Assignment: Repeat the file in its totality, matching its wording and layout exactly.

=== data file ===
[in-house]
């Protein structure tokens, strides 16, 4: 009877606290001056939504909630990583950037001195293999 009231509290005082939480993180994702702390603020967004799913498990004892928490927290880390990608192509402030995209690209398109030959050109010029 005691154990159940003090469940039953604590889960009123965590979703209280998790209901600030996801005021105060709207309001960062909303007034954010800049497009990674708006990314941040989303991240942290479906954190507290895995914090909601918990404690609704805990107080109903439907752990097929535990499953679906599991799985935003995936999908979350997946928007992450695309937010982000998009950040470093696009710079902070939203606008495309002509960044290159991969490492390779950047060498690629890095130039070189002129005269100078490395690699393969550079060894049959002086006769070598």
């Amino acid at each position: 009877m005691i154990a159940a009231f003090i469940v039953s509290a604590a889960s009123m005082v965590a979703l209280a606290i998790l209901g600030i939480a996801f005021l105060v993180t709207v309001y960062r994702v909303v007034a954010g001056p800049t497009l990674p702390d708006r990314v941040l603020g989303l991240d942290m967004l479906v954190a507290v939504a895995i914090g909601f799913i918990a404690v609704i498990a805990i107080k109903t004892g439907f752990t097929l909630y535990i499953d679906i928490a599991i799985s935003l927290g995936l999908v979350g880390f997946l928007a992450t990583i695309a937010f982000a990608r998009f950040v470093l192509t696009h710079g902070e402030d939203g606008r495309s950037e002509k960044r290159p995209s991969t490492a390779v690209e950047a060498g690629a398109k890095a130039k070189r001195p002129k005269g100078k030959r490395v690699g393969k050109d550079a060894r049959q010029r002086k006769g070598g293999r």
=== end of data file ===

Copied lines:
[in-house]
């Protein structure tokens, strides 16, 4: 009877606290001056939504909630990583950037001195293999 009231509290005082939480993180994702702390603020967004799913498990004892928490927290880390990608192509402030995209690209398109030959050109010029 005691154990159940003090469940039953604590889960009123965590979703209280998790209901600030996801005021105060709207309001960062909303007034954010800049497009990674708006990314941040989303991240942290479906954190507290895995914090909601918990404690609704805990107080109903439907752990097929535990499953679906599991799985935003995936999908979350997946928007992450695309937010982000998009950040470093696009710079902070939203606008495309002509960044290159991969490492390779950047060498690629890095130039070189002129005269100078490395690699393969550079060894049959002086006769070598």
């Amino acid at each position: 009877m005691i154990a159940a009231f003090i469940v039953s509290a604590a889960s009123m005082v965590a979703l209280a606290i998790l209901g600030i939480a996801f005021l105060v993180t709207v309001y960062r994702v909303v007034a954010g001056p800049t497009l990674p702390d708006r990314v941040l603020g989303l991240d942290m967004l479906v954190a507290v939504a895995i914090g909601f799913i918990a404690v609704i498990a805990i107080k109903t004892g439907f752990t097929l909630y535990i499953d679906i928490a599991i799985s935003l927290g995936l999908v979350g880390f997946l928007a992450t990583i695309a937010f982000a990608r998009f950040v470093l192509t696009h710079g902070e402030d939203g606008r495309s950037e002509k960044r290159p995209s991969t490492a390779v690209e950047a060498g690629a398109k890095a130039k070189r001195p002129k005269g100078k030959r490395v690699g393969k050109d550079a060894r049959q010029r002086k006769g070598g293999r």